Learn more about Elizabeth Cullen, MD, MPH, a Medical Member of the ASC and our Member Spotlight of the month, from her conversation with Membership Committee member Nicole C. Williams, MD.

Elizabeth Cullen, MD, MPH

Assistant Professor
Department of Pathology and Laboratory Medicine
Penn State Health, Milton S. Hershey Medical Center
UPMC Pinnacle Lancaster and Lititz Hospitals

Interviewed by:
Nicole C. Williams, MD
Penn State Health, Milton S. Hershey Medical Center

  1. How did you first find out about cytology?

I first found cytology during my third rotation of my pathology residency.  I was immediately drawn to the attention given to individual cells and enjoyed looking at that level of detail.

  1. What drew you to this profession?

I trained with mentors who loved cytology and were wonderful teachers who encouraged my interest in this field. I enjoy being a general pathologist because of the diversity of specimens and cytology is as diverse as you can get.  Moreover, cytology is just fun!

  1. Tell us about an interesting case or situation that you’ve encountered in your practice.

There have been so many interesting cases that I really can’t think of just one.  I continue to be amazed by the many times I look at a specimen and think, “Well, I did not expect that.”

  1. What do you like best about being a cytopathologist?

What I like about being a cytopathologist is the interaction I have with my clinical colleagues, the diversity of cases I evaluate, and the challenge of generating a diagnosis based on individual cells.

  1. What is the most rewarding thing that has happened to you in cytology?

What I find most rewarding is rendering a diagnosis for a patient with a minimally invasive technique and sparing them from more invasive surgical procedures.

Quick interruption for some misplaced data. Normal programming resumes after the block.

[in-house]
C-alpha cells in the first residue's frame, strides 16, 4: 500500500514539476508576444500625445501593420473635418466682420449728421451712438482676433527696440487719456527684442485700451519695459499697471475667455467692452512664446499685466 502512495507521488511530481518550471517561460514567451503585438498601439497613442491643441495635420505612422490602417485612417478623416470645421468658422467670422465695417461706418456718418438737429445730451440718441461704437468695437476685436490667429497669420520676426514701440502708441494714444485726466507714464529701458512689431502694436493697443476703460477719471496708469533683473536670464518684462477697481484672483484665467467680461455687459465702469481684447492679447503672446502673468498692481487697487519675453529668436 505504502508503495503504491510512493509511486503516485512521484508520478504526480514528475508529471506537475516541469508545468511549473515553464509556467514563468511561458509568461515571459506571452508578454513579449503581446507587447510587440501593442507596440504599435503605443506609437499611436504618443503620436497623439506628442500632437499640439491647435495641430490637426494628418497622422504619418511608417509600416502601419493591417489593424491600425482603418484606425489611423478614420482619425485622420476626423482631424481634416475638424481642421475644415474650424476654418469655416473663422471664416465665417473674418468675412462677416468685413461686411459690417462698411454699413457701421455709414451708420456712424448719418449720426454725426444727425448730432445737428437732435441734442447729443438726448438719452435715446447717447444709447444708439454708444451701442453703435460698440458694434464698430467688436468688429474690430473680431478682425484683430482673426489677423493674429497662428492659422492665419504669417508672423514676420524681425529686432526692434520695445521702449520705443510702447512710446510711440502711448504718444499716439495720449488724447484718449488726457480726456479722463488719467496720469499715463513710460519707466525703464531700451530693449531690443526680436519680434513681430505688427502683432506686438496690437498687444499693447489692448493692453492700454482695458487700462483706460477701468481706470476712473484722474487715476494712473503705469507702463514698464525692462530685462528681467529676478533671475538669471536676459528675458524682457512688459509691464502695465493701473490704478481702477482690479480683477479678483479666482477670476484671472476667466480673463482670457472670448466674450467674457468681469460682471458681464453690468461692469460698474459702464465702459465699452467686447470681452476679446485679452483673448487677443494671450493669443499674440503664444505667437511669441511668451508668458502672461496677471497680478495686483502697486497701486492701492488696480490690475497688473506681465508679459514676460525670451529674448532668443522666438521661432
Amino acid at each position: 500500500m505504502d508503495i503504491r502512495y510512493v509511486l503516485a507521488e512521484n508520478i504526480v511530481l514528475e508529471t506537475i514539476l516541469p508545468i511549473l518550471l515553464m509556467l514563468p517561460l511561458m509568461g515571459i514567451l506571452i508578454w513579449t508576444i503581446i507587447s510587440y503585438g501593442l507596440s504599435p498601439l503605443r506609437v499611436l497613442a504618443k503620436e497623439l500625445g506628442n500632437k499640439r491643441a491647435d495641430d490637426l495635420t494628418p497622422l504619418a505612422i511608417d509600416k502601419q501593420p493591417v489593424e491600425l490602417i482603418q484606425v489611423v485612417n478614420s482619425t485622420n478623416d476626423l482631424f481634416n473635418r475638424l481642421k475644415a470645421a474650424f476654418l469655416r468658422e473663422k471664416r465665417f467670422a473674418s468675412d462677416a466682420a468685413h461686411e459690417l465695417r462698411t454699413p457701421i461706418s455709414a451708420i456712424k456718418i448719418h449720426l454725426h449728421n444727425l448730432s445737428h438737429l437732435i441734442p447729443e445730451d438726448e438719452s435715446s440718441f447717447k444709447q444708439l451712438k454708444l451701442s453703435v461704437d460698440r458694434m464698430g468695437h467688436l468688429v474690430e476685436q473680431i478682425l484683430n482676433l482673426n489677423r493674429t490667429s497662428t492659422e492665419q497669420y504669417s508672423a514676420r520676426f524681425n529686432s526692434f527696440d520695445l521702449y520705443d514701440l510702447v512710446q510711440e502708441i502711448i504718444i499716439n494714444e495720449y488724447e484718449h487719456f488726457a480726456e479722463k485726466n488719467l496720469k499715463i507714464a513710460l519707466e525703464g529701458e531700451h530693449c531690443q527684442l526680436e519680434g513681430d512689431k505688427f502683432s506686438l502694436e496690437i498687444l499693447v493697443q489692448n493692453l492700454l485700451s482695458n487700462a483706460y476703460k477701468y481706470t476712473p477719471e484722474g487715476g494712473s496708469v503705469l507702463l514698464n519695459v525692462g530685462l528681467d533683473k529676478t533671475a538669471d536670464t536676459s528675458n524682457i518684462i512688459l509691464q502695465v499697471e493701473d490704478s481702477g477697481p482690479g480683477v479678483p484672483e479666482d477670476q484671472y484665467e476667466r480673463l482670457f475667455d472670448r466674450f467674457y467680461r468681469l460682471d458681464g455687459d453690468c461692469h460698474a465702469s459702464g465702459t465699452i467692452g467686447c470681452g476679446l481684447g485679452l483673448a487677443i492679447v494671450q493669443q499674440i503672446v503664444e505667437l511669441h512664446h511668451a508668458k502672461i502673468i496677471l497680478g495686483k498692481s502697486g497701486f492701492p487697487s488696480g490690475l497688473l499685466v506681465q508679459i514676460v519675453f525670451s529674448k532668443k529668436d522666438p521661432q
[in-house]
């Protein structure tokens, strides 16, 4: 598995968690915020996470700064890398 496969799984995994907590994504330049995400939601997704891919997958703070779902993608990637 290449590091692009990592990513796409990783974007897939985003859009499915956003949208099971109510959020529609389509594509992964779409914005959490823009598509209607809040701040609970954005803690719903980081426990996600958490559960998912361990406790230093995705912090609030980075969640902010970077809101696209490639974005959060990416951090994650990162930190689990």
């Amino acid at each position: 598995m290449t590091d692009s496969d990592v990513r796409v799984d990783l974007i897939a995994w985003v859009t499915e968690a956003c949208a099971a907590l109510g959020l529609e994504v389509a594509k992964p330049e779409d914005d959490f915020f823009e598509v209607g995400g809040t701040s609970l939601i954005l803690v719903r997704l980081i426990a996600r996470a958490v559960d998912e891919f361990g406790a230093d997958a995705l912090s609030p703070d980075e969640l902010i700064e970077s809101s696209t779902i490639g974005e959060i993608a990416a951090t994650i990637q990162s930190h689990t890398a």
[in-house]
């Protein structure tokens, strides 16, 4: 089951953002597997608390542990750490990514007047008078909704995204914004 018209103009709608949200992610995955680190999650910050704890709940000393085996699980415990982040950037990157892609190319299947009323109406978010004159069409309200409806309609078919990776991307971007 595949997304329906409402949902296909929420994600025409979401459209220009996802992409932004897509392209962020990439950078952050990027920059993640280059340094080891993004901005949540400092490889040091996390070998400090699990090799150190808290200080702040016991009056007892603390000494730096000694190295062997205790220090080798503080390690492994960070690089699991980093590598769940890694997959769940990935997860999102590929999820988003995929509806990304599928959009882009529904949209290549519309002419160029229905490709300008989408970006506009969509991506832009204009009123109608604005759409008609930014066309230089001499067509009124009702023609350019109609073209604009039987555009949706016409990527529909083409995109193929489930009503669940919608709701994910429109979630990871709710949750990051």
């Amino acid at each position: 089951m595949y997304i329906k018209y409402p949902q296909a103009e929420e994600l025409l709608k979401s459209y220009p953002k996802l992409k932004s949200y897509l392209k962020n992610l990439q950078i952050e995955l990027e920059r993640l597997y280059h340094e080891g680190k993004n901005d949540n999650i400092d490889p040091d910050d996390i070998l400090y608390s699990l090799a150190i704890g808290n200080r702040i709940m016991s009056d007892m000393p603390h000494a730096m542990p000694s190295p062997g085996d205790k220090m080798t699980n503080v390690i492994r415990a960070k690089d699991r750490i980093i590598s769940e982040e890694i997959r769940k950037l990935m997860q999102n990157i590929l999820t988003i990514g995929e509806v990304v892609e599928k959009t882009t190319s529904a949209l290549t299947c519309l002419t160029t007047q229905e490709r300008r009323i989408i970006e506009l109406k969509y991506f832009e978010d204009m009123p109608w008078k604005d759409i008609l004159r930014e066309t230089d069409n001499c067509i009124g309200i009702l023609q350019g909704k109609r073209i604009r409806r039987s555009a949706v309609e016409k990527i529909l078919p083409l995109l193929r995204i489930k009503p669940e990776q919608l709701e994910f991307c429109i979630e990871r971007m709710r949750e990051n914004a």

1. What do you value most about your membership in the ASC?

I value the educational opportunities available through membership in ASC.  The educational content offered by ASC includes a diversity of topics and presenters from various institutions.  It is helpful to see various practice models, recent research topics, and new criteria all in one place.  Having a journal devoted to cytology is also important to me.

  1. Do you have a memory from the ASC that you would like to share?

What I like most about the ASC is the Annual Scientific Meeting.  It is a wonderful opportunity for networking with mentors, former educators, and colleagues. The ASC members are so helpful. I remember taking slides to an ASC meeting and having the ability to discuss an issue in my laboratory with the content expert at the meeting.

  1. What advice would you give to students coming into the profession?

My advice would be to maintain flexibility.  Cytology requires flexibility and many students are not comfortable with uncertainty.  Something unexpected is always happening.  Sometimes you will have to accept that you don’t know the answer and that it is ok to ask for help.  And sometimes, no matter how hard you try and how much you know, you will be wrong.  It will happen.  Take it as a teachable moment, but don’t let it make you lose faith in yourself.  Also, no matter what dire predictions are circulating, cytopathologists will still have a place in the future.  Molecular testing is a wonderful tool, but it is still only a tool, not a miracle.  Morphologic evaluation is still vital for diagnosis and decision making.

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